The Other Side of Animation 286: The Legend of Vox Machina Season 2 Review

(If you like what you see, you can go to camseyeview.biz to see more of my work on video game reviews, editorials, lists, Kickstarters, developer interviews, and review/talk about animated films. If you would like, consider contributing to my Patreon at patreon.com/camseyeview. It would help support my work, and keep the website up. Thanks for checking out my work, and I hope you like this review!)

Critical Role has made itself known as one of the most popular and best DnD adjacent series to watch nerdy voice actors play Dungeons & Dragons. In three major campaigns for almost 10 years now, Matthew Mercer and his cohorts have crafted some of the most iconic fantasy adventuring parties. While Hasbro and Wizards of the Coast higher-ups and execs are trying to put out the fire they have put out with the situation with the Original Game License as of writing this, it doesn’t detract that Critical Role is one of the series that has revitalized  interest in the gaming. All the while, the owners of said franchise are trying to burn the fanbase to the ground right when a new film is about to come out. Anyway, that doesn’t and won’t stop people from loving Critical Role, and this new season is worth all of the hype. 

Created by Matthew Mercer, based on his own personal Dungeons & Dragons campaign, and produced by Titmouse. Directly picking up after season 1, our group of heroes that includes sibling elves Vex and Vax Vessar, voiced by Liam O-Brien and Laura Bailey, Grog Strongjaw, voiced by Travis Willingham, Percy, voiced by Taliesin Jaffe, Pike Trickfoot, voiced by Ashley Johnson, Scanlan Shorhalt, voiced by Sam Riegel, Keyleth, voiced by Marisha May, now must take on an epic journey to save not only the kingdom, but the realm from a group of dragons called the Chroma Conclave. This is a group of ancient dragons led by a red dragon named Thordak, voiced by Lance Reddick. The other dragons include Umbrasyl, voiced by Matthew Mercer, Vorugal, voiced by Liam O’Brien, and Raishan, voiced by Cree Summers. Our motley crew of adventurers realizes they are not strong enough to take down any of them and decide to find some special magical items to help them take down these dragons. Along the way, they will go through their own personal story arcs and encounter personal roadblocks that will get in their way of killing the dragons that want to rule the world. 

So, what does season 2 improve upon and add on top of the stellar first season? Because, this is the story arc that takes up a mass majority of the first Critical Role campaign and while we all love listening and relistening to the video versions of their adventures that go on for a few hours, there is no way they could fit all of that into each episode. What’s interesting is how they have pretty much had to rewrite the entire backstory for some characters to fit an entirely new origin story. Now, it isn’t as dramatic as it sounds, because many of the characters you love in this quirky crew of dragon slayers keep their origins like Vax, Vex, and Grog. The only one who ends up getting any major change to the story is Scanlan, but you will find out what happens when you get to that point in the show. Still, they make some changes to how certain side or guest characters from the original campaign play into the respective arcs. From the trailer for season two, you will see the animated incarnations of fan-favorite campaign 1 guest stars Zahra Hydris, voiced by Mary Elizabeth McGlynn (who is also a major part of the behind-the-scenes side of production for this show) and Kashaw Vesh, voiced by Will Friedle. Not much has truly changed about their personalities, but since we skipped the original arc where these two were introduced, they reworked their first arrival to the show as pretty good foils to the team with some backstory and some of the details and interactions intact and or changed for the better. At the end of the day, you have to recraft a lot of this show to fit a TV series that’s more story-driven than a streaming series. Not that it’s a bad thing, because while fans of the franchise will know or recognize certain story beats that will be tackled in this season, you would worry that out of 12 episodes, they are going to shove in too much and be a bundled mess of trying to get through as much story from the original campaign as possible. Luckily, every main character gets about two-three episodes to have an arc, and they tend to keep the most important story beats and moments from the start of the arc to the first encounter with one of the dragons.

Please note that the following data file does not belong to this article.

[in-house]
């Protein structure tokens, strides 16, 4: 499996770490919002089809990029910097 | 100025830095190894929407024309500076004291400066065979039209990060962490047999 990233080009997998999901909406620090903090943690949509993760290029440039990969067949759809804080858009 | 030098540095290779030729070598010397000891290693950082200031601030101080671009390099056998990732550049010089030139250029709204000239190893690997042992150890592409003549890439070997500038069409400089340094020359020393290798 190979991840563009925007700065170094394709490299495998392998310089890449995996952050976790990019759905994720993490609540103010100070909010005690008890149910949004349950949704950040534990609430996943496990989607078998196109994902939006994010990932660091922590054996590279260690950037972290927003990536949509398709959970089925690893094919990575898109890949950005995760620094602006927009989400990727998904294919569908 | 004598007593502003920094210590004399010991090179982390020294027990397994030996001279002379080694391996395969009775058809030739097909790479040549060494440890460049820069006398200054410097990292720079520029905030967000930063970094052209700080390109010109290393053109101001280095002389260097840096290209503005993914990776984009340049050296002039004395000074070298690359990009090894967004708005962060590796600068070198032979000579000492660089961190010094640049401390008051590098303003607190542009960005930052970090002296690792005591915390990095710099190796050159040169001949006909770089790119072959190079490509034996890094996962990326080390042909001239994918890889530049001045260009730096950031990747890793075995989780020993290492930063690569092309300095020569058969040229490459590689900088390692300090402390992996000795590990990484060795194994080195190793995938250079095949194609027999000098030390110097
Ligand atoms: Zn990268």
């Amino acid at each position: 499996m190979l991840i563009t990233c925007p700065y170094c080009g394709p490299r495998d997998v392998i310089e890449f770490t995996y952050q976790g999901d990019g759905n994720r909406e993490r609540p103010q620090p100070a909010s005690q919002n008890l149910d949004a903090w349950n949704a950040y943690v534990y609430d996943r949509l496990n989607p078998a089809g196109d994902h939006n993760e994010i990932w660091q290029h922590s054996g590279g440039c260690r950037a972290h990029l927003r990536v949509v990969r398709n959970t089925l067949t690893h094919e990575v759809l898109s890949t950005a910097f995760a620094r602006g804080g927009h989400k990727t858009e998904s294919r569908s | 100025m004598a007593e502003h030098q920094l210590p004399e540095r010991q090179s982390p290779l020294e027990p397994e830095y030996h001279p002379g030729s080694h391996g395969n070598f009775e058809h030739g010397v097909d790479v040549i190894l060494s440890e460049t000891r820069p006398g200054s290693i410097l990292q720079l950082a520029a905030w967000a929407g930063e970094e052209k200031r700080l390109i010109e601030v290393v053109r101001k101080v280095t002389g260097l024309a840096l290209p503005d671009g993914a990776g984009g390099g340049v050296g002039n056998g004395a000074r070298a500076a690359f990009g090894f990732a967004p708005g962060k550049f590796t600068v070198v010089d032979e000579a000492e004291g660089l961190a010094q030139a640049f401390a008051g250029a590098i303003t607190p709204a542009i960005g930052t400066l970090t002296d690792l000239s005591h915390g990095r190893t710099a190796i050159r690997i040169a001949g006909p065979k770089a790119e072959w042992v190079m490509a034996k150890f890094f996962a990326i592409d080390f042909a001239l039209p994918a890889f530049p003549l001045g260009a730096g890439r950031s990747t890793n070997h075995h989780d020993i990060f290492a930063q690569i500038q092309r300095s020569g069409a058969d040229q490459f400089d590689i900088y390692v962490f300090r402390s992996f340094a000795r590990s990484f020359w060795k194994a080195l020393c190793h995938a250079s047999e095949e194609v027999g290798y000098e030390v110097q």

It’s a nice change of pace to see everyone else get some time in the spotlight. Not that the first season didn’t have any moments where everyone got to shine, because it did, but let’s be real, a lot of the first season is the Percy show due to how it becomes about his dangerous journey to get revenge on his family. Everyone had their moments to shine, but you wouldn’t say they got the most focus. It helps the new season feel more like it was all about the entire team. It helps everyone have more focused plots and they weren’t rushing to get to the end of this arc. That’s what happens when ya get renewed for a third season before the second season airs. Still, seeing everyone show off different shades and sides of their characters is a real high point of this season.